"You can't take the garden in isolation. Blair Adam in Kinross-shire was the home of the Adam architectural dynasty - the estate is mentioned in Walter Scott's novel The Antiquary - but it also contained a brickworks and a colliery.
"Those are interesting aspects, especially for local people, that could generate their own stories.
"It's not just a question for historic gardens. At Ian Hamilton Finlay's Little Sparta, the fabric of the garden has been decaying. Should we be replacing the fixtures? What is it we are trying to preserve?"
CHRISTOPHER DINGWALL, landscape historian
"You have to be practical. We still have the traditional Scottish herbaceous borders at Floors - the season is short so the aim is to give you a blast of colour in high summer.
"We could use heritage varieties but you wouldn't get the wow factor.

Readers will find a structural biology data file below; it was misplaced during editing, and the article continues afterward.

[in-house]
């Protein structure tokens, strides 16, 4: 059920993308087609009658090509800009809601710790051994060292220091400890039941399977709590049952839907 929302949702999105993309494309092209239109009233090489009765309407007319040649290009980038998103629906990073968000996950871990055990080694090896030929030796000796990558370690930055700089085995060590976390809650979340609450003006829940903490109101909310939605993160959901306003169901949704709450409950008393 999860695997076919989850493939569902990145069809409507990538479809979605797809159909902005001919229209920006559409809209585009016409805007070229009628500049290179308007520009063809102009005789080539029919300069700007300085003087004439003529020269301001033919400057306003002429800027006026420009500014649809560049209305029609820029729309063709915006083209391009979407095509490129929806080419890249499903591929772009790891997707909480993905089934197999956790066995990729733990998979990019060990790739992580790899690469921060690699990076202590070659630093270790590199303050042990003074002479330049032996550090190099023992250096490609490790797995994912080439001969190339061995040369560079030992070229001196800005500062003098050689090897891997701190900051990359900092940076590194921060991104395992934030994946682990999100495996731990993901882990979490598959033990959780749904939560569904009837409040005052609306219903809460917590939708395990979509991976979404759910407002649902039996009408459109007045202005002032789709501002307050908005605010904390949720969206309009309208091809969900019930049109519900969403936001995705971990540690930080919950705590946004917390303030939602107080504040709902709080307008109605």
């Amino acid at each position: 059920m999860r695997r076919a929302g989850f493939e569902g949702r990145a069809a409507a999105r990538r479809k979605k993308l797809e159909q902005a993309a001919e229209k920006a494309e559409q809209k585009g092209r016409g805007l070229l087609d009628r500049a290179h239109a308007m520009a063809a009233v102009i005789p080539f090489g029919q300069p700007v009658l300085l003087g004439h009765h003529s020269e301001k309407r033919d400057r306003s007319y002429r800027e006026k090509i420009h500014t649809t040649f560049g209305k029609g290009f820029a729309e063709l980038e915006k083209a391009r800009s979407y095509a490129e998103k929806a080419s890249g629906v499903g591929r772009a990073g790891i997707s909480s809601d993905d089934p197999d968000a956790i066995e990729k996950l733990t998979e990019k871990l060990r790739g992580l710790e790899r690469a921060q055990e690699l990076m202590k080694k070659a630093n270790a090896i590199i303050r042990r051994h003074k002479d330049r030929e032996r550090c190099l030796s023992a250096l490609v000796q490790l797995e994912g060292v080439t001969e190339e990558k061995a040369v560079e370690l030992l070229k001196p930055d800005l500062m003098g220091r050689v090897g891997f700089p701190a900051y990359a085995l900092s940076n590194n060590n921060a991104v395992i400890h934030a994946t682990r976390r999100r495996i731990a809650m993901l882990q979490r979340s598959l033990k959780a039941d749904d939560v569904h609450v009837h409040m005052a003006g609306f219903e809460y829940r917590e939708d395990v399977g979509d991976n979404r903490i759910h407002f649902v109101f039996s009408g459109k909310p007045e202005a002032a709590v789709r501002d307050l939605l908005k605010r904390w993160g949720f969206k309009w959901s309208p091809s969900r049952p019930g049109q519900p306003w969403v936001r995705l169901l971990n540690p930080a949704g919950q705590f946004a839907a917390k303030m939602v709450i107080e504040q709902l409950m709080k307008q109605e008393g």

"At its peak in the 18th century the garden must have been amazing - they grew everything, even pineapples.
"The star plantation has been restored with the old rides put back in after it was badly damaged in a storm 15 years ago. It's quite lowmaintenance though."
ANDREW SIMMONDS, head gardener, Floors Castle
"I've just taken the job, so I'll first have to see what's there then consider how to add to it.
"So far I've only had a sneak peak. I'm here to find out about the historical research side. There is documentation at the estate and that's being put together as we speak. The garden was put together in the 1830s but records from that time may be limited.
"Crarae Gardens is close by - I would like to take some material from there, but that's up to the Duke (of Argyll, the owner). I'd also like to see the woodland developed with walks and sculptures."
JAMIE McCARTHY, head gardener, Inveraray Castle
"Gardens have to move with the times. Reconstructing something like a Victorian garden can have educational value.
"But you can be too purist, even about a designed landscape.
"I am the convenor of a shared Victorian garden in the west of Glasgow, and to be honest, we stuff in anything that's interesting and will grow.
"Several trees have been removed from the garden, which has let light in, and there's much less pollution than in Victorian times, so there's a lot more that we can grow now."
LISELLA HUTTON, Kirklee Landscape Architects, Glasgow.